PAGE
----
SCOTTISH schools are ready to deliver controversial new examinations, government ministers have said.

Alasdair Allan, Minister for Learning, said everything was now in place for the new National Qualifications, which have replaced Standard Grades.

Thousands of pupils will sit the new exams from next week, but their introduction to schools has been criticised by teaching unions, with unacceptable workload, poor communication and confusing materials all highlighted.

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However, Mr Allen said the evidence from the Scottish Qualifications Authority and curriculum and inspectorate body Education Scotland was that schools were ready. The statement came as Mr Allan unveiled an extra £1 million funding to boost plans for pupils to learn two foreign languages in primary school.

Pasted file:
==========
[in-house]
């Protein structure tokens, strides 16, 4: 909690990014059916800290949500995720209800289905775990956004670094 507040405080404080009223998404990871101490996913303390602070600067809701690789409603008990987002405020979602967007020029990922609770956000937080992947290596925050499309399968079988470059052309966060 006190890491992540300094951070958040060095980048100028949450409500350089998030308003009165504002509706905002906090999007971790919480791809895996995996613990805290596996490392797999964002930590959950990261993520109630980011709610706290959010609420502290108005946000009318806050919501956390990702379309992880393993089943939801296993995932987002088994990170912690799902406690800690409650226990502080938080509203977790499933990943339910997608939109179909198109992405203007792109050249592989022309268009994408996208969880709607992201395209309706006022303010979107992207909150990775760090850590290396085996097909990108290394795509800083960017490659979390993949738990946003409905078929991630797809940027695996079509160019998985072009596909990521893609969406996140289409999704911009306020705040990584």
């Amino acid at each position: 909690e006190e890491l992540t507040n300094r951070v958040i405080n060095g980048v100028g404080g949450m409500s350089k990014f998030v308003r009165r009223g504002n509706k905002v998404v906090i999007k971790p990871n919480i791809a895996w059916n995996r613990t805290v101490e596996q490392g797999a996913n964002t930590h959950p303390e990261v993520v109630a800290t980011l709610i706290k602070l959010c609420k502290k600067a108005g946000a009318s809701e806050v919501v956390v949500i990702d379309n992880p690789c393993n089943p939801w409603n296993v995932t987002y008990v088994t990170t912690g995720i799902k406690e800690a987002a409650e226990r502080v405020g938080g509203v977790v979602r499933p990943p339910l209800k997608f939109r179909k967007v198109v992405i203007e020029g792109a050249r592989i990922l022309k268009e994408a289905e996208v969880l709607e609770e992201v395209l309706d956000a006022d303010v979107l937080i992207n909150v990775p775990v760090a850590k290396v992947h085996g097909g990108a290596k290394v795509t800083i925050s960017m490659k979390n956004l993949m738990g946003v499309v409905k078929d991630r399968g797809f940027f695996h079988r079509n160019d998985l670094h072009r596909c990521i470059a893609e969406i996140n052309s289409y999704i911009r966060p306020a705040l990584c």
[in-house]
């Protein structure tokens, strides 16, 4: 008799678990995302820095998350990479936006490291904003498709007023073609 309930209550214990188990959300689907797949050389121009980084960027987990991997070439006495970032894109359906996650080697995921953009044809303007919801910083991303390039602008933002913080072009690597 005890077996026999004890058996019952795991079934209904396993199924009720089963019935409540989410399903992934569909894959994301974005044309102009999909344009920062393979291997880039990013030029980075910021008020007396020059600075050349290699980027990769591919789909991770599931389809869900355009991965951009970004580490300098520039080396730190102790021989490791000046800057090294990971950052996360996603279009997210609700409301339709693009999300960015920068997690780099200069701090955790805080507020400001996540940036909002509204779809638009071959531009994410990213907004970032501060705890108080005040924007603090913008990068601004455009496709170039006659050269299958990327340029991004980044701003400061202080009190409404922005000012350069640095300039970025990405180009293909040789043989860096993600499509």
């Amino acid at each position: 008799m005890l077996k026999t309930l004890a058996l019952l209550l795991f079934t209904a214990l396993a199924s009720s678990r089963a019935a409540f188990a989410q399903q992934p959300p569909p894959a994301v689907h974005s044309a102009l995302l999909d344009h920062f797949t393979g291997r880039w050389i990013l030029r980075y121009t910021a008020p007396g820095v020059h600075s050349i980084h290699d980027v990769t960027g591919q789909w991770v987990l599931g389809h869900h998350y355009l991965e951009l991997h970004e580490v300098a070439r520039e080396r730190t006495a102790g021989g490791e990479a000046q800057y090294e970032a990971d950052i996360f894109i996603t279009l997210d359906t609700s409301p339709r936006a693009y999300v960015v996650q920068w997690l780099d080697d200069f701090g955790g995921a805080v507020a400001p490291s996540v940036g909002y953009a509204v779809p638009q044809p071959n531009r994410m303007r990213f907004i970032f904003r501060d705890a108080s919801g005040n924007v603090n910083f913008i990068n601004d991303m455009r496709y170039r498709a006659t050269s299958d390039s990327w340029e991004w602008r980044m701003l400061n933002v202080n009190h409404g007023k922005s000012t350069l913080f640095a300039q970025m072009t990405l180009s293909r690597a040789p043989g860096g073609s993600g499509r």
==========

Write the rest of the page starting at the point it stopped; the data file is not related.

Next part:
Ministers have said they want children to start learning their first foreign language in P1 and another no later than P5 by 2020. The new funding means £5 million will be available for languages in schools in 2014-15.

Mr Allan said: "The economic and cultural opportunities that can be unlocked by learning a second or third language for both the individual and Scotland as a whole are vast."

"There is already excellent work happening in classrooms every day, but to meet our longer term ambitions and to prevent the slight reduction in the uptake of languages, it is absolutely imperative that we do all we can to continue to prioritise language learning in schools."

Larry Flanagan, the general secretary of the Educational Institute of Scotland (EIS), said: "The announcement of any additional resources to schools is very welcome, but we have been clear that it will require significant and ongoing investment to see this policy realised."

Liberal Democrat education spokesman Liam McArthur said: "This increase in funding will hopefully go some way towards undoing the damage caused by the SNP Government's cuts. Since coming into office the number of foreign language assistants in Scotland has dropped by around 80%."